August 15, 2012
To: The campus community
From: Karen Warren Coleman, Vice President for Campus Life and Student Services
Re: Undocumented student issues and new federal policy
On Friday, June 15, 2012, President Barack Obama announced that the Department of Homeland Security will implement a policy that will allow youth who meet certain qualifications to be considered for relief from deportation or from entering into removal proceedings. This deferral of action will be for a two-year period and will be renewable. Those youth who qualify will be considered eligible for permission to work, which also has important implications for their ability to study and earn advanced degrees in the U.S.
In light of this policy, we thought it was worth reminding the University community of the University’s stance toward undocumented students. As articulated in 2010:
The University of Chicago has, from its inception, been a place where the best and brightest minds from around the world can gather to shape ideas, produce new knowledge, and contribute to the betterment of human life. Our community has been deliberately inclusive, because it is from the widest possible range of perspectives and viewpoints that the most innovative ideas can be proposed, tested, and debated. We are committed to assembling a community of talented individuals regardless of their backgrounds, financial circumstances, or national origins. This commitment is further discussed in President Zimmer’s statement on diversity, posted at http://www.uchicago.edu/diversity/zimmer.shtml.
In this context, the University of Chicago considers for admission students from around the world. All students who apply, regardless of citizenship, are considered for admission to the University and for every type of private financial aid that the University offers. In accordance with the law, the University admits and enrolls undocumented students and uses private funds to provide financial aid to support their studies.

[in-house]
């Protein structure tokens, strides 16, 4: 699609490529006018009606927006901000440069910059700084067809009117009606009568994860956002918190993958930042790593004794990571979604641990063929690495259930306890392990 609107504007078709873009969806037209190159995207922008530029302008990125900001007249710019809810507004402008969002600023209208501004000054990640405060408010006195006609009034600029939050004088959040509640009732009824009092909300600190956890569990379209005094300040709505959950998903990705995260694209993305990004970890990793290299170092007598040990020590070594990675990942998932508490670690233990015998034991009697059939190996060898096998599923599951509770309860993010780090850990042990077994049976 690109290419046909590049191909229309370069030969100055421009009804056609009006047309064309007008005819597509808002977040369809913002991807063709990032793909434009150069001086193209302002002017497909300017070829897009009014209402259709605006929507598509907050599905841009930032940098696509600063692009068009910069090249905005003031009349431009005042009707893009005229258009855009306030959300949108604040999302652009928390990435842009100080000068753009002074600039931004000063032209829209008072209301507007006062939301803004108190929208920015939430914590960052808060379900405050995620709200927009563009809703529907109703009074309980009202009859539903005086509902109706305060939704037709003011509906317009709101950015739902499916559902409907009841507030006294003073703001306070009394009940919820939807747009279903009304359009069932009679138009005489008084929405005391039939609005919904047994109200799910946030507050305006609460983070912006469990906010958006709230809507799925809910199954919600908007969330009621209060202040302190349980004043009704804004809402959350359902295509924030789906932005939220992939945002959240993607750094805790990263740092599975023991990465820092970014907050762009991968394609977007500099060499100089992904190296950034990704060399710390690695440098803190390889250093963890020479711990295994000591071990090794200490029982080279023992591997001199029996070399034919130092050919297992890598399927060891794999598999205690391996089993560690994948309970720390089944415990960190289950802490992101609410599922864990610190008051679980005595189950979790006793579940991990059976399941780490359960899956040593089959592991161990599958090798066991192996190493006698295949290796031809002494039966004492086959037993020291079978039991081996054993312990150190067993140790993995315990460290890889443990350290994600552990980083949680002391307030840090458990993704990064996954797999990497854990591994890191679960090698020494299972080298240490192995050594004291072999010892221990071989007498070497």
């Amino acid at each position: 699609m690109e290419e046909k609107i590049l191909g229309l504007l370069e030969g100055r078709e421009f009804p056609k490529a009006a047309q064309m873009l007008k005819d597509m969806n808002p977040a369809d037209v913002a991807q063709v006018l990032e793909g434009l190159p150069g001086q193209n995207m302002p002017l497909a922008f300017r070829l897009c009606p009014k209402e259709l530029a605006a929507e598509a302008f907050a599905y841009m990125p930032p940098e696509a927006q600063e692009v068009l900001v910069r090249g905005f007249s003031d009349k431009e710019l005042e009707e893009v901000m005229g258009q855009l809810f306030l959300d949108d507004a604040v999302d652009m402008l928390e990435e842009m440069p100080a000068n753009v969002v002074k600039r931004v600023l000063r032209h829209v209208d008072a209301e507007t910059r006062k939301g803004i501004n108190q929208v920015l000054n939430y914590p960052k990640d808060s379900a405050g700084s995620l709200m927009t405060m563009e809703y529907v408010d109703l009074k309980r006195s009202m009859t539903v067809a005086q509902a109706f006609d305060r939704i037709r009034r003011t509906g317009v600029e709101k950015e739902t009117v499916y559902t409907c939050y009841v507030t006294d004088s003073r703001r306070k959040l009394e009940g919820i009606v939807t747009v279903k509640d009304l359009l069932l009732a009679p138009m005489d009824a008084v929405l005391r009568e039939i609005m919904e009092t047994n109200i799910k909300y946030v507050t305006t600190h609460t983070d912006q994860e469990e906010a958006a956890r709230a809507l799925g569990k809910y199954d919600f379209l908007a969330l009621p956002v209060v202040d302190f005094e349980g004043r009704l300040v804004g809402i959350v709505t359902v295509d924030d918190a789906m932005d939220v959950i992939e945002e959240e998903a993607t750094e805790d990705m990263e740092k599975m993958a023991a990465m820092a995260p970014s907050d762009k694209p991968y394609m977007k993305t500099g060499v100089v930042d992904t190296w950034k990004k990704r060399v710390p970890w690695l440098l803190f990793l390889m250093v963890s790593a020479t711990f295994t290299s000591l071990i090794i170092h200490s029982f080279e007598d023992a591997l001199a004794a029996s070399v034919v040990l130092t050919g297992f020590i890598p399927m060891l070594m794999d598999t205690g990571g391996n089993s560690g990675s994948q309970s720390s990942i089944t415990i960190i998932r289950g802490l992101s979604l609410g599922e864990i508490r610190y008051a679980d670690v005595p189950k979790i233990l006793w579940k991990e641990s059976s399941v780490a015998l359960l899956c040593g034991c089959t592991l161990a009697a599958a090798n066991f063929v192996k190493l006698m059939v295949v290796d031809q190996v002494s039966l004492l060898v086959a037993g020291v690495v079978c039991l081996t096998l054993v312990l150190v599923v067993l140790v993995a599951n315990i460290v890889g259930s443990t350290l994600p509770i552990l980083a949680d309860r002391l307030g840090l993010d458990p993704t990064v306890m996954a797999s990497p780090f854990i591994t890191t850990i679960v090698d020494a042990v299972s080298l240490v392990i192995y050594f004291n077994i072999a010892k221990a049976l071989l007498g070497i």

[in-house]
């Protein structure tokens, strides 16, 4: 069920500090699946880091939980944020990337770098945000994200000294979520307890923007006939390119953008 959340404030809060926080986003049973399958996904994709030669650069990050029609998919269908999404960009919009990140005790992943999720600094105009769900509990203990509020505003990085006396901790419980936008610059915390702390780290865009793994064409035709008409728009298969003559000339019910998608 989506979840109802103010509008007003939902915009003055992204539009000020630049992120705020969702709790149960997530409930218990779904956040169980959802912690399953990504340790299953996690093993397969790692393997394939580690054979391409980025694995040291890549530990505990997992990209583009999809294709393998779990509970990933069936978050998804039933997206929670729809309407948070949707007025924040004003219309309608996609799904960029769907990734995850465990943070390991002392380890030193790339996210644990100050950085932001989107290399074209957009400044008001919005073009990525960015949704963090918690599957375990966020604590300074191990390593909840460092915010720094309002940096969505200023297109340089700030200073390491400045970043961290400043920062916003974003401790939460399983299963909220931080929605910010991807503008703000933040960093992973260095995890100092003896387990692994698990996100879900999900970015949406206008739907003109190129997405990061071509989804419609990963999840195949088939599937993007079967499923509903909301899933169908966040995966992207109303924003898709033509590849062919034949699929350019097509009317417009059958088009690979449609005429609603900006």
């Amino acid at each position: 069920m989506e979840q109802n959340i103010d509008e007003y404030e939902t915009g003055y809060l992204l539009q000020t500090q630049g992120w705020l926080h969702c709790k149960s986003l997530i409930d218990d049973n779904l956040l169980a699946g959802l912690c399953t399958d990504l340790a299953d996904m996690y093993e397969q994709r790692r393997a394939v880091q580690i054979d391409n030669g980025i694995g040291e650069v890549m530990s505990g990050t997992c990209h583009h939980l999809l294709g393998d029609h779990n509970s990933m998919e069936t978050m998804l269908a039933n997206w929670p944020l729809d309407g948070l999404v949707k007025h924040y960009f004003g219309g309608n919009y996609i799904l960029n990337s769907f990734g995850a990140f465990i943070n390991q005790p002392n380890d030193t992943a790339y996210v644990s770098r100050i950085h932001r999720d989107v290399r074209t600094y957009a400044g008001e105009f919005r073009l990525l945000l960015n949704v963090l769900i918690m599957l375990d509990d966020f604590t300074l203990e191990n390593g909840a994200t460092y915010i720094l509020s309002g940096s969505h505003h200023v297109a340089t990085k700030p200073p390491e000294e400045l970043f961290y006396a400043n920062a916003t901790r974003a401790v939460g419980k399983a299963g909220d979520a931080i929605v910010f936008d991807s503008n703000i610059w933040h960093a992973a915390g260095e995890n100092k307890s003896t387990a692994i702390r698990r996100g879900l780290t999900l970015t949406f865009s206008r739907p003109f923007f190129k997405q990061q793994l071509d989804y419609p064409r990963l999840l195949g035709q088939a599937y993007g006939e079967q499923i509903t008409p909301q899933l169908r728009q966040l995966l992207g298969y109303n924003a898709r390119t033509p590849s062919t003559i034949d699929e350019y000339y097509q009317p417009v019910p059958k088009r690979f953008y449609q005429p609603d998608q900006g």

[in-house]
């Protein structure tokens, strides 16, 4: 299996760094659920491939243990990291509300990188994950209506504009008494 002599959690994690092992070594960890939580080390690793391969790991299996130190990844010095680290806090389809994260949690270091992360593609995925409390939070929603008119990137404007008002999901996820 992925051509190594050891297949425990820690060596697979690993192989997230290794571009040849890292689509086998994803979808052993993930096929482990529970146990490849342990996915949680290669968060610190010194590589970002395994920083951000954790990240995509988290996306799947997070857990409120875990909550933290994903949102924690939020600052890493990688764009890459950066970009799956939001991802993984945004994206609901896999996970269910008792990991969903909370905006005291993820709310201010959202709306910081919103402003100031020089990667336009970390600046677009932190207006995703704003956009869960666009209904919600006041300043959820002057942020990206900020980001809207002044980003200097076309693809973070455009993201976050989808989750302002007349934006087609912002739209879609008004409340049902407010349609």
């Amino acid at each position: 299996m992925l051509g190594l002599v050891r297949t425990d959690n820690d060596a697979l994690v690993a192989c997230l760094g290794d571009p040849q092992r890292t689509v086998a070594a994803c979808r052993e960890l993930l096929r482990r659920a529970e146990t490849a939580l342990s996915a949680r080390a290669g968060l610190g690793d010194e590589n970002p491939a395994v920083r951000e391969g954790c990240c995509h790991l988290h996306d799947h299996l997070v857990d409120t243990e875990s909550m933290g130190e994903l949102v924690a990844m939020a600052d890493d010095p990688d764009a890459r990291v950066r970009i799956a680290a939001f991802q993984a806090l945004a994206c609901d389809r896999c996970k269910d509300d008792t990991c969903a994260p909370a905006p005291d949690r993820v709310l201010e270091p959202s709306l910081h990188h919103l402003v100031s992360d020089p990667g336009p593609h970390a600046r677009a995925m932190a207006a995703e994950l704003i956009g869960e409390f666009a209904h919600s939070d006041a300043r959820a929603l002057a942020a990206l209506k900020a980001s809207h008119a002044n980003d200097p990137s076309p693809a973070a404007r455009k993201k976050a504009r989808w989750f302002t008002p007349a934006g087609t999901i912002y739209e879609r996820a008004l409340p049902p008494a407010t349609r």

The new Deferred Action for Childhood Arrivals policy significantly expands educational and degree opportunities for undocumented students. Those who obtain employment authorization under the deferred action policy will be able to hold jobs to help finance their education. They will also be able to graduate from programs with requirements that involve employment, such as serving as a teaching assistant as part of the training in doctoral programs.
The United States Citizenship and Immigration Service has implemented a process that will allow individuals to apply for this benefit. More information on that process, including the forms to apply for deferred action, is available through the U.S. Citizenship and Immigration Services website.
We recommend that undocumented students also visit the website of the Illinois Coalition for Immigrant and Refugee Rights, http://icirr.org, a useful resource for undocumented students in Illinois. Additional information can be found on the National Immigration Law Center site, http://www.nilc.org, including the Prosecutorial Discretion: Self Help Guide,http://www.nilc.org/PDresources.html.
University of Chicago students, prospective students, or school counselors working with prospective students are encouraged to reach out to Tamara Felden, the designated contact for undocumented student issues at the University, at email@example.com or (773) 702-7752.
Additional details and resources